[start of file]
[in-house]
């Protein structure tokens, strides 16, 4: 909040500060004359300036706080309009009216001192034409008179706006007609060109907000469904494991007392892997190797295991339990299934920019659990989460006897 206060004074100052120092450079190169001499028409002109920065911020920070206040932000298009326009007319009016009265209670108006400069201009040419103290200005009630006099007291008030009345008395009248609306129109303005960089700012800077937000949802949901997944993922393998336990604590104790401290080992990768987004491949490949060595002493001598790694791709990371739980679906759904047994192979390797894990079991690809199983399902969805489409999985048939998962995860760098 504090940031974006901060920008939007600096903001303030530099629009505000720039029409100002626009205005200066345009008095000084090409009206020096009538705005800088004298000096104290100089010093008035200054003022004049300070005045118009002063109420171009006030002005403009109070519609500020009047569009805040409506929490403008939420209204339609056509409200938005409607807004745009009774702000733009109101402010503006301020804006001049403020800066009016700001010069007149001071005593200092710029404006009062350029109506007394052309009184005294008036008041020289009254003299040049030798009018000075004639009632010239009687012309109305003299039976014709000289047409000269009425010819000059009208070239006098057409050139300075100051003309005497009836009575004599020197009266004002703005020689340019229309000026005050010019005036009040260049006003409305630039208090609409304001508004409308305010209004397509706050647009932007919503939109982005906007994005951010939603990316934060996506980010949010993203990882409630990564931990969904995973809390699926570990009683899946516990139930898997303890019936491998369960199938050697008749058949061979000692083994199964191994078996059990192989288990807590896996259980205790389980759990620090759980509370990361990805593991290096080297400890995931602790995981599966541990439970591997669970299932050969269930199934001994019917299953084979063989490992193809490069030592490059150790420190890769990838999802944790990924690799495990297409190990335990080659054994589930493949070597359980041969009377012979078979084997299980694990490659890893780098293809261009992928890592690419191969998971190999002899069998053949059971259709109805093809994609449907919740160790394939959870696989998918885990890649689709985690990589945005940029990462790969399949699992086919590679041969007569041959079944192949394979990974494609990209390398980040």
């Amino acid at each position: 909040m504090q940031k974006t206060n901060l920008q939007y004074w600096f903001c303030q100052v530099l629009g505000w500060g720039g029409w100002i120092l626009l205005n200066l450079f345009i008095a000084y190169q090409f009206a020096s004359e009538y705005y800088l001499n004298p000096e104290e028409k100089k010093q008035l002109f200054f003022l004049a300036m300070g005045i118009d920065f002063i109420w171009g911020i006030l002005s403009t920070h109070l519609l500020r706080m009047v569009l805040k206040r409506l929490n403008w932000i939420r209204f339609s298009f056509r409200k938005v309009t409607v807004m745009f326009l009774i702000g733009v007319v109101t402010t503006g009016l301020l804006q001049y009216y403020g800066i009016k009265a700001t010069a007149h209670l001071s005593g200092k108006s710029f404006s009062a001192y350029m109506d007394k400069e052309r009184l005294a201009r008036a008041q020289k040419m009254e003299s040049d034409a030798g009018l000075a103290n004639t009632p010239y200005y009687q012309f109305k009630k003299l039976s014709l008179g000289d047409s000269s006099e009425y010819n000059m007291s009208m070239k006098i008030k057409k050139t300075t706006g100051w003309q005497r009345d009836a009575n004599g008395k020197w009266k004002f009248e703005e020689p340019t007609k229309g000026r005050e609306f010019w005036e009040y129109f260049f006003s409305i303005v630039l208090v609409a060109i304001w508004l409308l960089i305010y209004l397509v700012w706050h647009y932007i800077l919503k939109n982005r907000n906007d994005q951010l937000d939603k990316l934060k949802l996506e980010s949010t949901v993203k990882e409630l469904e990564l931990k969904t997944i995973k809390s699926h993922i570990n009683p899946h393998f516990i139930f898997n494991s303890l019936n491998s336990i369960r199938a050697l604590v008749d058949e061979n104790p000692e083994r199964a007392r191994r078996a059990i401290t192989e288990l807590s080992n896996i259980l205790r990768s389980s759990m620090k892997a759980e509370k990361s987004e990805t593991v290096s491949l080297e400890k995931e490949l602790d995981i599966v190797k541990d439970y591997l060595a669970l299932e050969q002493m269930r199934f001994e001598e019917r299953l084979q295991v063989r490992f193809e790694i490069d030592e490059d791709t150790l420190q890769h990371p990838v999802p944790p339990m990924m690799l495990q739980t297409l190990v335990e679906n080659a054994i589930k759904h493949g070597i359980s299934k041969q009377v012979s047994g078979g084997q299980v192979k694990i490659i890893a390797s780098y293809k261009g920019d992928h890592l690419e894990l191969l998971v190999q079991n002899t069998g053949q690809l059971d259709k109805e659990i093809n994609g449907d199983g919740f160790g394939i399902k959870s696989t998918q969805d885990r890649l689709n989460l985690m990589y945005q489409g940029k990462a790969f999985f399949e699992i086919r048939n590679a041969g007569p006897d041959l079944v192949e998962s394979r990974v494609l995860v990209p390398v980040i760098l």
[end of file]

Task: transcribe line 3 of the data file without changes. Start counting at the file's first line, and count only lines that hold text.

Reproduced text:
């Amino acid at each position: 909040m504090q940031k974006t206060n901060l920008q939007y004074w600096f903001c303030q100052v530099l629009g505000w500060g720039g029409w100002i120092l626009l205005n200066l450079f345009i008095a000084y190169q090409f009206a020096s004359e009538y705005y800088l001499n004298p000096e104290e028409k100089k010093q008035l002109f200054f003022l004049a300036m300070g005045i118009d920065f002063i109420w171009g911020i006030l002005s403009t920070h109070l519609l500020r706080m009047v569009l805040k206040r409506l929490n403008w932000i939420r209204f339609s298009f056509r409200k938005v309009t409607v807004m745009f326009l009774i702000g733009v007319v109101t402010t503006g009016l301020l804006q001049y009216y403020g800066i009016k009265a700001t010069a007149h209670l001071s005593g200092k108006s710029f404006s009062a001192y350029m109506d007394k400069e052309r009184l005294a201009r008036a008041q020289k040419m009254e003299s040049d034409a030798g009018l000075a103290n004639t009632p010239y200005y009687q012309f109305k009630k003299l039976s014709l008179g000289d047409s000269s006099e009425y010819n000059m007291s009208m070239k006098i008030k057409k050139t300075t706006g100051w003309q005497r009345d009836a009575n004599g008395k020197w009266k004002f009248e703005e020689p340019t007609k229309g000026r005050e609306f010019w005036e009040y129109f260049f006003s409305i303005v630039l208090v609409a060109i304001w508004l409308l960089i305010y209004l397509v700012w706050h647009y932007i800077l919503k939109n982005r907000n906007d994005q951010l937000d939603k990316l934060k949802l996506e980010s949010t949901v993203k990882e409630l469904e990564l931990k969904t997944i995973k809390s699926h993922i570990n009683p899946h393998f516990i139930f898997n494991s303890l019936n491998s336990i369960r199938a050697l604590v008749d058949e061979n104790p000692e083994r199964a007392r191994r078996a059990i401290t192989e288990l807590s080992n896996i259980l205790r990768s389980s759990m620090k892997a759980e509370k990361s987004e990805t593991v290096s491949l080297e400890k995931e490949l602790d995981i599966v190797k541990d439970y591997l060595a669970l299932e050969q002493m269930r199934f001994e001598e019917r299953l084979q295991v063989r490992f193809e790694i490069d030592e490059d791709t150790l420190q890769h990371p990838v999802p944790p339990m990924m690799l495990q739980t297409l190990v335990e679906n080659a054994i589930k759904h493949g070597i359980s299934k041969q009377v012979s047994g078979g084997q299980v192979k694990i490659i890893a390797s780098y293809k261009g920019d992928h890592l690419e894990l191969l998971v190999q079991n002899t069998g053949q690809l059971d259709k109805e659990i093809n994609g449907d199983g919740f160790g394939i399902k959870s696989t998918q969805d885990r890649l689709n989460l985690m990589y945005q489409g940029k990462a790969f999985f399949e699992i086919r048939n590679a041969g007569p006897d041959l079944v192949e998962s394979r990974v494609l995860v990209p390398v980040i760098l």